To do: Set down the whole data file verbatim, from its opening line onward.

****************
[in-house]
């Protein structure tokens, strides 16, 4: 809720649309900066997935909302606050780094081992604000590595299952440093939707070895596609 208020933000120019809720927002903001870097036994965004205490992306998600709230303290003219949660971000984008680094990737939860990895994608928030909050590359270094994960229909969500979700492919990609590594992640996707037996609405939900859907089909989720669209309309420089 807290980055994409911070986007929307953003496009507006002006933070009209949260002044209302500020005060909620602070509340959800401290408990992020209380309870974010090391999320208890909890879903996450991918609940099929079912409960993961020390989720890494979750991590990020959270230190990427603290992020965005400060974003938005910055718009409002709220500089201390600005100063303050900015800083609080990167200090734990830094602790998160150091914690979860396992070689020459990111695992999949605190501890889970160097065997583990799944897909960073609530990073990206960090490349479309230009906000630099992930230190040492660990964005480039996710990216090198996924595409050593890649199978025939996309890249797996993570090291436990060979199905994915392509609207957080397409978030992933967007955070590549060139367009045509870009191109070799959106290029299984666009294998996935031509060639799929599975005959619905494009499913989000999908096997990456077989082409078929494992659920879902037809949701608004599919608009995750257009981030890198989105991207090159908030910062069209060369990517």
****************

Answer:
[in-house]
């Protein structure tokens, strides 16, 4: 809720649309900066997935909302606050780094081992604000590595299952440093939707070895596609 208020933000120019809720927002903001870097036994965004205490992306998600709230303290003219949660971000984008680094990737939860990895994608928030909050590359270094994960229909969500979700492919990609590594992640996707037996609405939900859907089909989720669209309309420089 807290980055994409911070986007929307953003496009507006002006933070009209949260002044209302500020005060909620602070509340959800401290408990992020209380309870974010090391999320208890909890879903996450991918609940099929079912409960993961020390989720890494979750991590990020959270230190990427603290992020965005400060974003938005910055718009409002709220500089201390600005100063303050900015800083609080990167200090734990830094602790998160150091914690979860396992070689020459990111695992999949605190501890889970160097065997583990799944897909960073609530990073990206960090490349479309230009906000630099992930230190040492660990964005480039996710990216090198996924595409050593890649199978025939996309890249797996993570090291436990060979199905994915392509609207957080397409978030992933967007955070590549060139367009045509870009191109070799959106290029299984666009294998996935031509060639799929599975005959619905494009499913989000999908096997990456077989082409078929494992659920879902037809949701608004599919608009995750257009981030890198989105991207090159908030910062069209060369990517």